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I live in Brussels and discovered OSM soon after starting my own lonely mapping project in a GIS, also exploiting GPS tracks and public sources. OSM deserves so much more publicity in this country because:

-- a lot remains to be done at this point. Remember, motto:fr l'Union fait la Force - motto:nl Eendracht maakt Macht - motto:de Einheit macht Stark ;-)

-- we all deserve truly free maps of the Kingdom (NGI vector data costs a fortune!)

-- anyone with a GPS and a computer can help (and have fun!), whatever their brand of GPS and operating system.

For theses reasons, OSM users should liaise and make presentations at strategic events, methinks. Linux User Group meetings and Free Software conferences are natural targets, but those with media connections could also try to get a mention in the press. Belgians collectively drive millions of kilometres every years, at a dangerously increasing rate. It would be so thrilling to have a large community over the country all mapping the land just by leaving their GPS on while driving (or walking) around. Together, we are infinitely more efficient than the best team of land surveyors. Because we know our neighbourhoods better than they do...

What I'm most interested in with OSM is its huge potential as a database for powerful GIS applications. Therefore, I think it would be great if we all agreed on a set of mandatory attributes to be given to nodes, segments and such. In complex urban environments (such as my dear city) details do count if we want to get to a point where a true alternative to Garmin, TomTom and the like becomes possible What comes to my mind, specifically:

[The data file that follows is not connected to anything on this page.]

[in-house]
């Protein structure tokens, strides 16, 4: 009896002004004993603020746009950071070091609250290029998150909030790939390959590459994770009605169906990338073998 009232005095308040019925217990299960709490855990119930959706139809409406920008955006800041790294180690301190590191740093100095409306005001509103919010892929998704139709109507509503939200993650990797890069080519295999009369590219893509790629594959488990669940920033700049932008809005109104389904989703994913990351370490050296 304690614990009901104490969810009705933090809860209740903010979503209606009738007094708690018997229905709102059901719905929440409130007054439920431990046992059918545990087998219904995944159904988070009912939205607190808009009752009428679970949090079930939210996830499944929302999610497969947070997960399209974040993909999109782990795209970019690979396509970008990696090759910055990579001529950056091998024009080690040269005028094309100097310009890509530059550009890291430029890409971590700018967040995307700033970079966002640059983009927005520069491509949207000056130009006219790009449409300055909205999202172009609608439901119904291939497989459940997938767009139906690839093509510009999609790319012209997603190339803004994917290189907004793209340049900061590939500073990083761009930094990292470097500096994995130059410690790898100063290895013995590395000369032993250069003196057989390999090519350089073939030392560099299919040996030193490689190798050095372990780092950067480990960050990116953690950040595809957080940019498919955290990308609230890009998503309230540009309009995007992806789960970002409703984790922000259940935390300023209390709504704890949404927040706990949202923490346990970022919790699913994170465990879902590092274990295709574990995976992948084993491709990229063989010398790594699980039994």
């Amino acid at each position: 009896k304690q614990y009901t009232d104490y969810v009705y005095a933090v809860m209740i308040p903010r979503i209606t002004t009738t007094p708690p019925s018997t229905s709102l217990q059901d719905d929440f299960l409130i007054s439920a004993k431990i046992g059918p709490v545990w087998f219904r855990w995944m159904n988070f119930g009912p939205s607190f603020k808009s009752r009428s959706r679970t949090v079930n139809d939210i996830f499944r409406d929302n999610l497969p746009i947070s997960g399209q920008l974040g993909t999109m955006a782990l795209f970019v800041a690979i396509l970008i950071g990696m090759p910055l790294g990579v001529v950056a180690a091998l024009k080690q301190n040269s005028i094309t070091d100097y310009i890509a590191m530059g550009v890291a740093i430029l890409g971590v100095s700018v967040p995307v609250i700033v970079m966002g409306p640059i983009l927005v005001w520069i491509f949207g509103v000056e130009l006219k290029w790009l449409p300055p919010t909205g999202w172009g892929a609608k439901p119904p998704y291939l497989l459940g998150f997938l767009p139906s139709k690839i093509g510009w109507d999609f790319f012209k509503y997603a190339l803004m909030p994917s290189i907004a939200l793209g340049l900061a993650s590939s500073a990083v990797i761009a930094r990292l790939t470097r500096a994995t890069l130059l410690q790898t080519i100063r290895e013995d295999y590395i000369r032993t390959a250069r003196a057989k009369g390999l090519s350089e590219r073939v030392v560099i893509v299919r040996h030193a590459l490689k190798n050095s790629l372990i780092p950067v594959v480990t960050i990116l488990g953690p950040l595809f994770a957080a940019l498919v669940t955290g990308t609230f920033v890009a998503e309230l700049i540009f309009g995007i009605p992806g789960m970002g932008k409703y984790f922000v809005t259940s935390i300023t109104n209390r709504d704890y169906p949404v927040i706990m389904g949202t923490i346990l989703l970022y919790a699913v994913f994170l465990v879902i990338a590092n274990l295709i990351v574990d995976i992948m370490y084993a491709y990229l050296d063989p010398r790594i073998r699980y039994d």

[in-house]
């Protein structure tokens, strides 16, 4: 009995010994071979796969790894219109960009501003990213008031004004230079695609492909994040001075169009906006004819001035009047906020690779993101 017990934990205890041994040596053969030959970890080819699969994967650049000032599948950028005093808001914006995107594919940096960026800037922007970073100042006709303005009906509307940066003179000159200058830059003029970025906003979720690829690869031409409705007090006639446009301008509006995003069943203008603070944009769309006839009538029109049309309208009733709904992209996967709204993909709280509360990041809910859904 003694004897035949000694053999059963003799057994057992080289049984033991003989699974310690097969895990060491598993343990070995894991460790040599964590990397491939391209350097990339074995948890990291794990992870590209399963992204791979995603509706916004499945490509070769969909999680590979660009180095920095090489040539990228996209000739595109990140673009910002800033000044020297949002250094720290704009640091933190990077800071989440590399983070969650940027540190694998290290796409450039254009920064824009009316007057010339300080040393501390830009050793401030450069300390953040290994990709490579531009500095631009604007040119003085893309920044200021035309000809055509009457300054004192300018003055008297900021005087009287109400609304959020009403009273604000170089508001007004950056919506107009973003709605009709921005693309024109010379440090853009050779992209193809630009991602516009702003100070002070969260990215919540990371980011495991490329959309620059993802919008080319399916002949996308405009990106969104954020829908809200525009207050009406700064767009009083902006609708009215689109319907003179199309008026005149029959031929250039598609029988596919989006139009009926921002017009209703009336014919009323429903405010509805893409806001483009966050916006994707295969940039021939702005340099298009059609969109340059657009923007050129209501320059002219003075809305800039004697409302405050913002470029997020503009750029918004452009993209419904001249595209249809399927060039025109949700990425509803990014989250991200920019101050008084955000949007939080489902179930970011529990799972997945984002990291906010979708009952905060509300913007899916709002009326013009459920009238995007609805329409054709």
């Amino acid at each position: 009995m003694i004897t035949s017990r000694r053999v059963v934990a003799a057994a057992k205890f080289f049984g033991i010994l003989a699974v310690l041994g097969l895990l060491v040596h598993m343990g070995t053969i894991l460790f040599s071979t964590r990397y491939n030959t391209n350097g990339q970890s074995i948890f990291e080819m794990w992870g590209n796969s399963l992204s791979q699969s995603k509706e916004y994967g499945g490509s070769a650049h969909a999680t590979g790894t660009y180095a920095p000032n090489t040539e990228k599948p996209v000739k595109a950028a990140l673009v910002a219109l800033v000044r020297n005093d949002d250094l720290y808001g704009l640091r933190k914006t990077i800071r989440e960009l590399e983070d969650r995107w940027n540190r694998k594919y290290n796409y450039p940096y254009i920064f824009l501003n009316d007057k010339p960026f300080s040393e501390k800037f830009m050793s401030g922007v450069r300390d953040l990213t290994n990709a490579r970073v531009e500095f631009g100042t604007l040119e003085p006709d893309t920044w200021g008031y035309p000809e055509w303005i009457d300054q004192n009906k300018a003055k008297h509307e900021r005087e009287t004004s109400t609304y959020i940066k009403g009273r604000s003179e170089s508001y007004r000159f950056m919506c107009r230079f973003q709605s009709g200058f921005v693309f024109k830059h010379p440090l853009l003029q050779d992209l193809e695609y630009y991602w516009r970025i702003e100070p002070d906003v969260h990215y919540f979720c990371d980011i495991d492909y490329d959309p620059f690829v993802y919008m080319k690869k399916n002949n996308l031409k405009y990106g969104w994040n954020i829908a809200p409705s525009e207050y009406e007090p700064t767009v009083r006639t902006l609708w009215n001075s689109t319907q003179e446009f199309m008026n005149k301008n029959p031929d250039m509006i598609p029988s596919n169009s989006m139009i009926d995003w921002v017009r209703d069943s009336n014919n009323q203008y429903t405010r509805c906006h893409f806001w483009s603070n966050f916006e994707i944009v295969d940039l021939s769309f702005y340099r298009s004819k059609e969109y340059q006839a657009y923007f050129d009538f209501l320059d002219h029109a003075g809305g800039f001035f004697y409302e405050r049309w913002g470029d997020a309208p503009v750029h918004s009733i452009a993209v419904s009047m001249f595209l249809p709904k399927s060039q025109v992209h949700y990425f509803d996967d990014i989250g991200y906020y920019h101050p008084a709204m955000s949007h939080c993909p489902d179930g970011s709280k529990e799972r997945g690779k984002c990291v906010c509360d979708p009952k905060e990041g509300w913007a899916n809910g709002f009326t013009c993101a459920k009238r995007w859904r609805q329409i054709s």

-- roundabout vs. intersection. An intersection node (or a line node) should, in my humble opinion, mention traffic lights if applicable (and maybe the camera at the top of the pole too), priority rules if they differ from those of their respective ways, pedestrian crossings, static radars, etc.

-- Tunnels, tunnels, tunnels!!!!! We Belgians are so crazy about digging tunnels everywhere we can ;-)

-- Segments should be very well parametrised with standardised mentions of speed limits and other restrictions, the presence of kerbs (trottoirs) on the right and left-hand sides of the segment, the number of driving lanes, the presence of a cycling lane, directionality if one-way, etc. How do we go about representing a typical Belgian setting such as "trottoir - cycling path - two or three car lanes - a large terre-plain lined with trees on both sides and another pedestrian and cycling path + a dual tram line in the middle - two or three car lanes - cycling path - trottoir"? With a minimum number of segments to avoid clutter? Maybe Bruxellois and Antwerpenaren could get together, for a change, and compare e.g. their beloved Leien to our Tervurenlaan and so.

This may sound like a lot of info, but it requires little or no research from anyone knowing their neighbourhoods. All it takes is enough interest from people all over this country (a mere 30500 km^2 after all)

Happy to join this Wiki!